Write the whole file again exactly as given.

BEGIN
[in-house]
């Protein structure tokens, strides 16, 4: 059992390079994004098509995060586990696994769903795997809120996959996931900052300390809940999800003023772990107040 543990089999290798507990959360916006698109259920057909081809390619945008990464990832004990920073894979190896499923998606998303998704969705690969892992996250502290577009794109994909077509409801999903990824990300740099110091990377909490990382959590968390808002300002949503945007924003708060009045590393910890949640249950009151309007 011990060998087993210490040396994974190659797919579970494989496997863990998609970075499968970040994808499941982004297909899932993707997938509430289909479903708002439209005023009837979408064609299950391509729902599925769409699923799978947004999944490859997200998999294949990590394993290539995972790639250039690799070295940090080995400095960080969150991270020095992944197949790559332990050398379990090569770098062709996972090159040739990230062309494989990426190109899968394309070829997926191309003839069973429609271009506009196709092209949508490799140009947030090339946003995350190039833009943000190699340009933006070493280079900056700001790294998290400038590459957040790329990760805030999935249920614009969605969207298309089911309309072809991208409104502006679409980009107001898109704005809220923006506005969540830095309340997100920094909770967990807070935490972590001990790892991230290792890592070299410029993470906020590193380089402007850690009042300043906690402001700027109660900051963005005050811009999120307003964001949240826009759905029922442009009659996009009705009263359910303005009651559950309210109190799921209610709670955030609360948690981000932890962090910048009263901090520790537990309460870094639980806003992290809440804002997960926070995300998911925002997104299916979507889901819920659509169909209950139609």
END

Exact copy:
[in-house]
């Protein structure tokens, strides 16, 4: 059992390079994004098509995060586990696994769903795997809120996959996931900052300390809940999800003023772990107040 543990089999290798507990959360916006698109259920057909081809390619945008990464990832004990920073894979190896499923998606998303998704969705690969892992996250502290577009794109994909077509409801999903990824990300740099110091990377909490990382959590968390808002300002949503945007924003708060009045590393910890949640249950009151309007 011990060998087993210490040396994974190659797919579970494989496997863990998609970075499968970040994808499941982004297909899932993707997938509430289909479903708002439209005023009837979408064609299950391509729902599925769409699923799978947004999944490859997200998999294949990590394993290539995972790639250039690799070295940090080995400095960080969150991270020095992944197949790559332990050398379990090569770098062709996972090159040739990230062309494989990426190109899968394309070829997926191309003839069973429609271009506009196709092209949508490799140009947030090339946003995350190039833009943000190699340009933006070493280079900056700001790294998290400038590459957040790329990760805030999935249920614009969605969207298309089911309309072809991208409104502006679409980009107001898109704005809220923006506005969540830095309340997100920094909770967990807070935490972590001990790892991230290792890592070299410029993470906020590193380089402007850690009042300043906690402001700027109660900051963005005050811009999120307003964001949240826009759905029922442009009659996009009705009263359910303005009651559950309210109190799921209610709670955030609360948690981000932890962090910048009263901090520790537990309460870094639980806003992290809440804002997960926070995300998911925002997104299916979507889901819920659509169909209950139609």